For both HCC cases and liver-related deaths, these patterns remained similar after adjusting for cases of viral hepatitis or cirrhosis that arose during follow-up, Simon reported.

An exploratory analysis of 1401 people who already had cirrhosis at baseline showed that they, too, could still benefit. Those with one healthy lifestyle factor had a 17% lower risk of liver-related death, those with two factors had a 33% lower risk and those with three or more factors had a 47% reduction in relative risk.

Considering the lifestyle factors in combination, having four or more healthy factors predicted an 88% lower risk of developing liver cancer and a 91% reduction in liver-related death. This combination could have prevented 82% of HCC cases and 90% of deaths, the researchers calculated.

Having three healthy factors was associated with a 46% lower risk of HCC and a 63% lower risk of liver-related death. In other words, the triple combination could have prevented 74% of HCC cases and 80% of deaths. Even having just two healthy factors lowered the risk of HCC by 30% and mortality by 40%, preventing 45% of liver cancer cases and 58% of liver-related deaths.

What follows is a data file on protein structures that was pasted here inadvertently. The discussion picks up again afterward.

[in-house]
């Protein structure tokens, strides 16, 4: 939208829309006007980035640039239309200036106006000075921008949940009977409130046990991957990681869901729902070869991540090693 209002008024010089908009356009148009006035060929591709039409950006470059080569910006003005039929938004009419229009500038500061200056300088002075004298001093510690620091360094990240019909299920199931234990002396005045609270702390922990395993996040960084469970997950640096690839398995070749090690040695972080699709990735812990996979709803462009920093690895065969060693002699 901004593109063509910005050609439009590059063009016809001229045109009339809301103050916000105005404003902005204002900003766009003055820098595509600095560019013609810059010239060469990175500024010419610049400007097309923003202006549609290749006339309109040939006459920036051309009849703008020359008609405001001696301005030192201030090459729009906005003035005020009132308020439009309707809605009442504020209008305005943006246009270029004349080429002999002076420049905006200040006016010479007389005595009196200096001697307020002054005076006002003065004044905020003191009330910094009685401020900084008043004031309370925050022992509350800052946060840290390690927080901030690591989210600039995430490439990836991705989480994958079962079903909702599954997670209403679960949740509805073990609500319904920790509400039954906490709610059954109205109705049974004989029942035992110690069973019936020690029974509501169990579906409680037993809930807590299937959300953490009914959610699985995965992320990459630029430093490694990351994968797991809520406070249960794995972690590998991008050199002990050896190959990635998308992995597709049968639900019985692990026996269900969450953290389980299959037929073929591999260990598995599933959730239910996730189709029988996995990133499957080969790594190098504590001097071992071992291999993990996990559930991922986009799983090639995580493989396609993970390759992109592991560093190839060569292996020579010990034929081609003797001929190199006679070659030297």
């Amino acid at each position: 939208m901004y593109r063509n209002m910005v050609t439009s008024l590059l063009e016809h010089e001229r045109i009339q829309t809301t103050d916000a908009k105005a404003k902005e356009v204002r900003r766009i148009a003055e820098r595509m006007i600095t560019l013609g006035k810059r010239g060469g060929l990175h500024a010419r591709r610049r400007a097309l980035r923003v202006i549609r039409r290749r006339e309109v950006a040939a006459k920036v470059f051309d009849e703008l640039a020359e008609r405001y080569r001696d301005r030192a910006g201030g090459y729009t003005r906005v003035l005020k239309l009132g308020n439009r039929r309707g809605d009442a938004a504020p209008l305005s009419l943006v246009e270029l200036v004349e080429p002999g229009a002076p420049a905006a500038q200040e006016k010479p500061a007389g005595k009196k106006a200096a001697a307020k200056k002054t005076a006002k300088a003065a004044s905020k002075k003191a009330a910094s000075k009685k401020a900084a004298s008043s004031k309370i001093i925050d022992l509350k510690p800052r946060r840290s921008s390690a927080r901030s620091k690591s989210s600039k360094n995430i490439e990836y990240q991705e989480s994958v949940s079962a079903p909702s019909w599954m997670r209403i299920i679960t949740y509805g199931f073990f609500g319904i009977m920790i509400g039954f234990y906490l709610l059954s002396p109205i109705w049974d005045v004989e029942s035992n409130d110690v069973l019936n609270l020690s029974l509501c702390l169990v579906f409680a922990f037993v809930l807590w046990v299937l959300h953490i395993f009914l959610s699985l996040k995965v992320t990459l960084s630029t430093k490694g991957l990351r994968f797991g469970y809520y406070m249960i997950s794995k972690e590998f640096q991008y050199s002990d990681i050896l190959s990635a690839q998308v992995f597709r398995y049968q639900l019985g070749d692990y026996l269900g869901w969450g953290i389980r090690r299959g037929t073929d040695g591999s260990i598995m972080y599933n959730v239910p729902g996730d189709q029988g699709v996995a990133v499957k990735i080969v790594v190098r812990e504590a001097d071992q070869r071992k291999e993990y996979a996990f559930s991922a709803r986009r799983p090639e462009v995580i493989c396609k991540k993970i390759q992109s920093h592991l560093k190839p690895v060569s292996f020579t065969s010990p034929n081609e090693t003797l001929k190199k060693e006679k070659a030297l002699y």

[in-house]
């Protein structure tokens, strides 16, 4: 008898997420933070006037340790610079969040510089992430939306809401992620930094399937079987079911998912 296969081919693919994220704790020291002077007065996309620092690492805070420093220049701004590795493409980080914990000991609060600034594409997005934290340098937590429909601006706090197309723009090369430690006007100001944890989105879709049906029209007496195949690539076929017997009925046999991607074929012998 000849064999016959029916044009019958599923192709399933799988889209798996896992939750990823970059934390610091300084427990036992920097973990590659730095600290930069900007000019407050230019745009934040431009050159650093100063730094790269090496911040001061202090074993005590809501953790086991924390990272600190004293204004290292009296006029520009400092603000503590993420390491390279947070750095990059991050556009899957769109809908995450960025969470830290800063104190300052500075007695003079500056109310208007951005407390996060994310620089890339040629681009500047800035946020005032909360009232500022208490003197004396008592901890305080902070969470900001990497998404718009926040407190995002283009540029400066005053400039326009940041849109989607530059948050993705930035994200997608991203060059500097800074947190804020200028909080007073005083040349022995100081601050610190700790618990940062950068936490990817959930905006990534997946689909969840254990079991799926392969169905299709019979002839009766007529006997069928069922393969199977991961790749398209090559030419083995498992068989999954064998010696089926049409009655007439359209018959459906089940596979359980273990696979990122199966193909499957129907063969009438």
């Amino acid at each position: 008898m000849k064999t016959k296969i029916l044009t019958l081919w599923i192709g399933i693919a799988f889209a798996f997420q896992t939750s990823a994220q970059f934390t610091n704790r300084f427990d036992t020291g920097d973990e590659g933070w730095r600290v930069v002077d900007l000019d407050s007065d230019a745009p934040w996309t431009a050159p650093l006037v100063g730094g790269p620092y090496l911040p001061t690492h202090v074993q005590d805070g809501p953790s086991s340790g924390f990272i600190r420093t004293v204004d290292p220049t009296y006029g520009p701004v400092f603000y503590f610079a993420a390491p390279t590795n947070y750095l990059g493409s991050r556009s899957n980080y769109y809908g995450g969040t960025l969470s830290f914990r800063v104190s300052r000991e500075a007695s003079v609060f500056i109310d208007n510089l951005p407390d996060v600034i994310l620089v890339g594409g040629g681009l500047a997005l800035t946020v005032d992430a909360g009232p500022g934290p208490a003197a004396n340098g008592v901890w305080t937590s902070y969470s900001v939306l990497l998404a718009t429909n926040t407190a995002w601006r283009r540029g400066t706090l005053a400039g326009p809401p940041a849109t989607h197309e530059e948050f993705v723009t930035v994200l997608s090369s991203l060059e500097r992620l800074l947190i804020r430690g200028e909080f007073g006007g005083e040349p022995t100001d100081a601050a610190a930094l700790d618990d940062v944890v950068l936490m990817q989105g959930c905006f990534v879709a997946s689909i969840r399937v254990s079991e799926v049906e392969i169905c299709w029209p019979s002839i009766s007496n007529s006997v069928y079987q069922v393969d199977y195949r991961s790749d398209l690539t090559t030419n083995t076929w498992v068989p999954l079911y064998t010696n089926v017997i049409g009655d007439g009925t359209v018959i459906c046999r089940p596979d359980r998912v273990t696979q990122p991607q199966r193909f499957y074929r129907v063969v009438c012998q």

Looking at the NHANES cohort, the researchers found that lifestyle had an even larger impact. In this general population cohort, having four or more healthy lifestyle factors could have prevented 89% of liver cancer cases and 94% of liver-related deaths.

"These findings underscore the enormous potential of primary prevention to reduce the growing burden of HCC and liver-related mortality," the study authors concluded.


Simon TG et al. The impact of healthy lifestyle on the incidence of hepatocellular carcinoma and cirrhosis-related mortality among U.S. adults. AASLD Liver Meeting, Boston, abstract 16, 2019. Hepatology 70:11A, 2019.